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Nursing Home Abuse

At some time many of you will come face to face with the difficult decision of placing your loved one in a nursing home.

The most common problems in nursing home abuse cases are the failure to prevent pressure sores, falls, malnutrition and dehydration, physical abuse, emotional or psychological abuse, neglect and abandonment.

Pressure Sores
Most pressure sores can be prevented. Steps taken to eliminate them include frequent turning of the patient, and higher quality mattresses with overlays. The areas of the body that are most prone to developing pressure sores are: the heels, the backs of knees, the buttocks, and other bony parts of the body. Even with adequate care, pressure sores may occur, but there is no need for them to worsen.

Pressure sores begin as a red sore on the skin. Left untreated, the sore breaks the skin. As the sore worsens, the wound becomes very deep. In the final stage, which is often followed by amputation or death, the wound becomes so deep it goes to the bone. Pressure sores are not a fact of life for the elderly; they are the result of neglect.

In one case I have seen, a nursing home patient had routine gall bladder surgery, which left him unable to move. The nursing home neglected the patient for 12 days. The man developed such deep sores that he became ill from blood poisoning. He died as a result.

Falls
Falls are another problem for the elderly in nursing homes. Many times patients are not properly strapped into wheel chairs and fall or slip out. In other cases, patients are left in their beds without the rails up. Unattended, these patients fall and receive head injuries and broken bones.

Malnutrition & Dehydration
Malnutrition and dehydration are clear signs of neglect. The worst part about this type of neglect is that it slows down healing, and can worsen existing health problems. Other cases of neglect include inadequate supervision. A case that we recently settled involved this type of neglect. An elderly man suffering from dementia was given a butane lighter and permitted to smoke unsupervised. He accidentally set himself on fire and suffered third degree burns over 30% of his body. He died a short time later.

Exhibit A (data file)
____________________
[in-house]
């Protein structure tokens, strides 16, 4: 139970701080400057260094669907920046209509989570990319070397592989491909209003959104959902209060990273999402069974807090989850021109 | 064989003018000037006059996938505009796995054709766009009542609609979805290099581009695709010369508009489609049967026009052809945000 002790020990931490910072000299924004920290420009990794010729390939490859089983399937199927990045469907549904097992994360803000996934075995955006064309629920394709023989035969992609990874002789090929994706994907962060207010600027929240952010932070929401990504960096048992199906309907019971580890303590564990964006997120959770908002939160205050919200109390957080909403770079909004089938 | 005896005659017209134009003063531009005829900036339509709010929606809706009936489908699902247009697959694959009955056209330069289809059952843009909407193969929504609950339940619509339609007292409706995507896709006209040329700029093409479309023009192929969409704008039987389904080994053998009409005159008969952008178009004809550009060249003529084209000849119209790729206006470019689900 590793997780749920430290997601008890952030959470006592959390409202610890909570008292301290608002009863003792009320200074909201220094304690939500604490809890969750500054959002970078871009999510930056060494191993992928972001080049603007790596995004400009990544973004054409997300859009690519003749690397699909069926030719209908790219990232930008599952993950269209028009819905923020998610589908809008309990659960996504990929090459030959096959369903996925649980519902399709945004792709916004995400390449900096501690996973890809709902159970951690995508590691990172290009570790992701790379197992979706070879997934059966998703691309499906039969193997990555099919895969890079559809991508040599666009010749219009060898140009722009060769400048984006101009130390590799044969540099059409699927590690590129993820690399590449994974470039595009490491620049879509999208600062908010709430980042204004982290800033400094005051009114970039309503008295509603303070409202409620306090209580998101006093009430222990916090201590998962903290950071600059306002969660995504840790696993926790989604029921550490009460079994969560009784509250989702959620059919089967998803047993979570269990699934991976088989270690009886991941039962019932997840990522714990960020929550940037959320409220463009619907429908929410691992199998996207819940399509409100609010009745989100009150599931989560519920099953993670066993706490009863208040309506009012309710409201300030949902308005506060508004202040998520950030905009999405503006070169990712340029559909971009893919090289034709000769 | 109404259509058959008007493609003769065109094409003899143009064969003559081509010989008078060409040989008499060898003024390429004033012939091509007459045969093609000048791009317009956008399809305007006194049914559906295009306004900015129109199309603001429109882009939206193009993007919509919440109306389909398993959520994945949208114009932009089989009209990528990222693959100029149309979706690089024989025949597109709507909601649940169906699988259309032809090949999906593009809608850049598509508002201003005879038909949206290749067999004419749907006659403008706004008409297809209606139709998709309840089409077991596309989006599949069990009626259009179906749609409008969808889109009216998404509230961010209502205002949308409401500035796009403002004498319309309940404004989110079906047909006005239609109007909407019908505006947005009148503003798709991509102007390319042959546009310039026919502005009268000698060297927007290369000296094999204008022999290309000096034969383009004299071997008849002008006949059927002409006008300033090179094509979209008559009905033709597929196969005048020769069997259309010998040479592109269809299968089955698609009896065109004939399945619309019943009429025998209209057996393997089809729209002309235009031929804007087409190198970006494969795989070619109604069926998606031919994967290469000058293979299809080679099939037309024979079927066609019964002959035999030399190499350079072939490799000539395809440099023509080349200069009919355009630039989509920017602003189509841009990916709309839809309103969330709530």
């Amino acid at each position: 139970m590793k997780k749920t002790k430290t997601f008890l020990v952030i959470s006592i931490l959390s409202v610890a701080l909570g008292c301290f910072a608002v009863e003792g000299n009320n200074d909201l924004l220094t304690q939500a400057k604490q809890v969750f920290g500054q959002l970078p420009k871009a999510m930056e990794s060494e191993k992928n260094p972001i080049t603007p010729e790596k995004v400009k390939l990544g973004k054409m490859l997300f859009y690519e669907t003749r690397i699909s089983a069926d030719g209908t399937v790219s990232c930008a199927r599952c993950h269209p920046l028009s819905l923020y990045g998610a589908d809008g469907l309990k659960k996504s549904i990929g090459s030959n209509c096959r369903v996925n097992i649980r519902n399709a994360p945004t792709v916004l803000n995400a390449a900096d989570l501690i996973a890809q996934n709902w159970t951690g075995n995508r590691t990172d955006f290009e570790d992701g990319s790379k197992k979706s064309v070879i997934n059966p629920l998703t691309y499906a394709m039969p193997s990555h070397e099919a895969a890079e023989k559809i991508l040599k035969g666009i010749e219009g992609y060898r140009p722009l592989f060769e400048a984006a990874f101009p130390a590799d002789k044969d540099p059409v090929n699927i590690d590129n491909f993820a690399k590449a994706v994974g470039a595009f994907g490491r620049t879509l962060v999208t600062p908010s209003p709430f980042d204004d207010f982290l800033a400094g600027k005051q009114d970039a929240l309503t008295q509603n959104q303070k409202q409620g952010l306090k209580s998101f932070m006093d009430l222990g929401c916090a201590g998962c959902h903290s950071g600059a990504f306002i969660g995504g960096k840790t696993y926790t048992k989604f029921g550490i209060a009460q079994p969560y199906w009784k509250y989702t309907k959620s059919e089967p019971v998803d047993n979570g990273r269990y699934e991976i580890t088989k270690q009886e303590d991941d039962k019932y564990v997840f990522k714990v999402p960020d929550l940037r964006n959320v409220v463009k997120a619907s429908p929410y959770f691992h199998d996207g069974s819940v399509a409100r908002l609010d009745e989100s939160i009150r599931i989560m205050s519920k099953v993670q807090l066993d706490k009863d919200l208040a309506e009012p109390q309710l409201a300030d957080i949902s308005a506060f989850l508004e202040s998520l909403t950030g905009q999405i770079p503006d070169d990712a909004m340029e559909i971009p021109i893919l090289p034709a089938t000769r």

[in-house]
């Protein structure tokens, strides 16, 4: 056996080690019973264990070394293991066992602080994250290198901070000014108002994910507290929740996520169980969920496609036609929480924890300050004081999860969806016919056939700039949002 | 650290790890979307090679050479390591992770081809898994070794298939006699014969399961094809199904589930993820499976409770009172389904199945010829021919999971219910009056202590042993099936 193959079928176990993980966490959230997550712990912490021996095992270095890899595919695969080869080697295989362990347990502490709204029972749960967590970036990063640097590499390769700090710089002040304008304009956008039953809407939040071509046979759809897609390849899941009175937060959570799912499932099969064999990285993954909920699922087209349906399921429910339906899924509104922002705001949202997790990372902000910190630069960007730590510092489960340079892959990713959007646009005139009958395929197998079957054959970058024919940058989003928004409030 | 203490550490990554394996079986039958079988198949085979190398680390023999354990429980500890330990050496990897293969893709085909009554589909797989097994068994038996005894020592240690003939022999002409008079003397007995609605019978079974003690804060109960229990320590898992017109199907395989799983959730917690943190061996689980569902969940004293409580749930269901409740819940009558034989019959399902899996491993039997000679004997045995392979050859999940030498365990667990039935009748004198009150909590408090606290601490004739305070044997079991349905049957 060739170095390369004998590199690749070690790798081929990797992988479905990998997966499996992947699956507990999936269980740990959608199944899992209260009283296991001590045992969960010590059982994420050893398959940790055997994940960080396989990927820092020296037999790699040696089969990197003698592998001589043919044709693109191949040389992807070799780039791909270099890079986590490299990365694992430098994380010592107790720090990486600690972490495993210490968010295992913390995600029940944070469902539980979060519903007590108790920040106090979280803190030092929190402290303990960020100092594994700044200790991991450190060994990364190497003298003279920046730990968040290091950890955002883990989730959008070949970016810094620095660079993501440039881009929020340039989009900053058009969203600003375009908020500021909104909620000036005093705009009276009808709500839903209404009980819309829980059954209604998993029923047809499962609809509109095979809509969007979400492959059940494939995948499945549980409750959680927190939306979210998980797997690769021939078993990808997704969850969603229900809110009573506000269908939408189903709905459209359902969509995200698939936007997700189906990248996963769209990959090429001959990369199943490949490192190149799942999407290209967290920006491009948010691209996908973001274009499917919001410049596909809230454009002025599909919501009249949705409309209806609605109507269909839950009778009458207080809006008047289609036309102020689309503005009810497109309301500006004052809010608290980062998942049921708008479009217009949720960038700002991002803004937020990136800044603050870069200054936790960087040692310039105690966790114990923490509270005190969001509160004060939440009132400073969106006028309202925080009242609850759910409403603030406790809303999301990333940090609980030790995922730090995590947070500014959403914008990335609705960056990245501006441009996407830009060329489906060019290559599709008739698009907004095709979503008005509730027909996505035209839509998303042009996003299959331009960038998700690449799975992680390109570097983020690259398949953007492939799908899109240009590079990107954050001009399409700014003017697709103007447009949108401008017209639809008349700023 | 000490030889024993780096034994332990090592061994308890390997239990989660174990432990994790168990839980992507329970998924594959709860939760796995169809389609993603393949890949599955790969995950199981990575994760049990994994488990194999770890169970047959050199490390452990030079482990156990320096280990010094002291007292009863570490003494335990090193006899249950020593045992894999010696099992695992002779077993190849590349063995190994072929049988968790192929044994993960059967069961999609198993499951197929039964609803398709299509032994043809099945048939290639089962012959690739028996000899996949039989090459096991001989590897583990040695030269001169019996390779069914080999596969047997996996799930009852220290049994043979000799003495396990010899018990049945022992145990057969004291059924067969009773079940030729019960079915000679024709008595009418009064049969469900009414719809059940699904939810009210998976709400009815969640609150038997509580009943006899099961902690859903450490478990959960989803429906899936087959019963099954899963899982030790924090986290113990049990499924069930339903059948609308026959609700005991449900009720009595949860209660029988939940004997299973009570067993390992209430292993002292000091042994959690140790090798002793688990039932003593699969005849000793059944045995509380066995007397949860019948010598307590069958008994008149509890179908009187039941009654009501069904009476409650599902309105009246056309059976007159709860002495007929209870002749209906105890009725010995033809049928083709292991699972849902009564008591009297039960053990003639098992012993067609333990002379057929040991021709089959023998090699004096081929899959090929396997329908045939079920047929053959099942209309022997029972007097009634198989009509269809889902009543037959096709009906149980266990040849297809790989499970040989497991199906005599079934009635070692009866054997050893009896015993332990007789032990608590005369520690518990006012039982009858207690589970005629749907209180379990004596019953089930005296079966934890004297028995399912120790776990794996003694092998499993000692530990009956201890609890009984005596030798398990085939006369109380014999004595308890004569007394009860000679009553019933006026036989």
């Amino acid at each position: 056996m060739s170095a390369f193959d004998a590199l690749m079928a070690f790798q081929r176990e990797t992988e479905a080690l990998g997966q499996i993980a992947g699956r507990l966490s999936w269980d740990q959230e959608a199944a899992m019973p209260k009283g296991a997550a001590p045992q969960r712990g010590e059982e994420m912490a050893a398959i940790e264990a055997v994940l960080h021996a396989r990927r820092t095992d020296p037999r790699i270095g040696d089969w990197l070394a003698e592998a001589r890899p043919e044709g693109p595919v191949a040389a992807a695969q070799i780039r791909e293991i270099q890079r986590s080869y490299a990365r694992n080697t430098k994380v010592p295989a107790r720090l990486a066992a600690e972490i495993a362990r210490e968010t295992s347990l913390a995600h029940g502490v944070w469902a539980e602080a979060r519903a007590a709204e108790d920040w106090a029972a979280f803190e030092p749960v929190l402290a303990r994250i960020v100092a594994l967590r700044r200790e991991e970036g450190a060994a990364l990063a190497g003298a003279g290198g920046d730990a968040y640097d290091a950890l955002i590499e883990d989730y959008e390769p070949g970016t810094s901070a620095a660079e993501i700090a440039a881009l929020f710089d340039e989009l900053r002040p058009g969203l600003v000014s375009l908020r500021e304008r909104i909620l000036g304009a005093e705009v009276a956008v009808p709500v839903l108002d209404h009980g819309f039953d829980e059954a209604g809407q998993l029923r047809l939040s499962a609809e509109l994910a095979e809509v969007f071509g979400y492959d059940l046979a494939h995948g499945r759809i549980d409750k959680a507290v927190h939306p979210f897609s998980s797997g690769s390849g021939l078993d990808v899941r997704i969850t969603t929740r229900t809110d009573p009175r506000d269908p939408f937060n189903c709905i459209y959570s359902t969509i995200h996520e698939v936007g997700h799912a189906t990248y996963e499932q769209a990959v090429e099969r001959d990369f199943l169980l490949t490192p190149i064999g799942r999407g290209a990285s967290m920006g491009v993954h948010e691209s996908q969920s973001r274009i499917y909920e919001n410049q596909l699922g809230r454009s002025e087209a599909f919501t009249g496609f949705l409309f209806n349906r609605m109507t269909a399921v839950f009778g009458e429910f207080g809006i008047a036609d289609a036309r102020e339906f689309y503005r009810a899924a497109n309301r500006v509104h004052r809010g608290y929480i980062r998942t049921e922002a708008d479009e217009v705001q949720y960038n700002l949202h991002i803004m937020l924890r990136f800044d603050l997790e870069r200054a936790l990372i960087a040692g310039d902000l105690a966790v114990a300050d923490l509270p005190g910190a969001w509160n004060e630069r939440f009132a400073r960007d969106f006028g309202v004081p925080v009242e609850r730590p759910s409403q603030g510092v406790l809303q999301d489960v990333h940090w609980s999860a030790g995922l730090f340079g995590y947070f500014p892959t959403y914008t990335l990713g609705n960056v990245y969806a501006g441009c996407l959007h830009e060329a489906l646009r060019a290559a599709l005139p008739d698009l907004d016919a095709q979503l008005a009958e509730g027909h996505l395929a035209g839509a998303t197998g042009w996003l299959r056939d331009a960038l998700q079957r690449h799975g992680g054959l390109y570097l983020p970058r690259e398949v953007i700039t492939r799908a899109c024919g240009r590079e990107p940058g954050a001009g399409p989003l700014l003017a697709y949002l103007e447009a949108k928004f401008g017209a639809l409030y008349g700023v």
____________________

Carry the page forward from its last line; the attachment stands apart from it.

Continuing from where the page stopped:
Abuse
Physical Abuse
Physical abuse is the use of physical force that may result in bodily injury, physical pain, or impairment. Physical abuse may include acts of violence like striking, with or without an object, hitting, beating, pushing, shoving, shaking, slapping, kicking, pinching, and burning. The inappropriate use of drugs and physical restraints, force-feeding, and physical punishment of any kind also are examples of physical abuse.

Emotional or Psychological Abuse
Emotional or psychological abuse is defined as the infliction of anguish, pain, or distress through verbal or nonverbal acts. Emotional/psychological abuse includes but is not limited to verbal assaults, insults, threats, intimidation, humiliation, and harassment. In addition, treating a nursing home resident like an infant; isolating a nursing home resident from his/her family, friends, or regular activities; giving a resident the "silent treatment;" and enforced social isolation are examples of emotional/psychological abuse.

Neglect
Neglect is defined as the refusal or failure to fulfill any part of a worker's obligations or duties to a nursing home resident. Neglect may also include the failure on the part of the nursing home to provide necessary care. Neglect typically means the refusal or failure to provide a nursing home resident with such life necessities as food, water, clothing, shelter, personal hygiene, medicine, comfort, personal safety, and other essentials included in an implied or agreed-upon responsibility to a resident.

Abandonment
Abandonment is the desertion of a nursing home resident by a nursing home worker, who has assumed responsibility for providing care for the resident.

If you have been injured, hurt, or if someone you know and love has been mistreated at the hands of a caretaker, you have every right to seek monetary damages and compensation for your medical bills, damages, and other losses. Regardless of the circumstances surrounding the incident, a ridiculous and preventable crime like abuse should-not go unpunished, and this includes making those responsible pay for what they have done. To find out if you have a valid claim, you need the advice of an experienced nursing home abuse lawyer who can evaluate the merits of your claim. The attorney can file any necessary paperwork and represent you in court.

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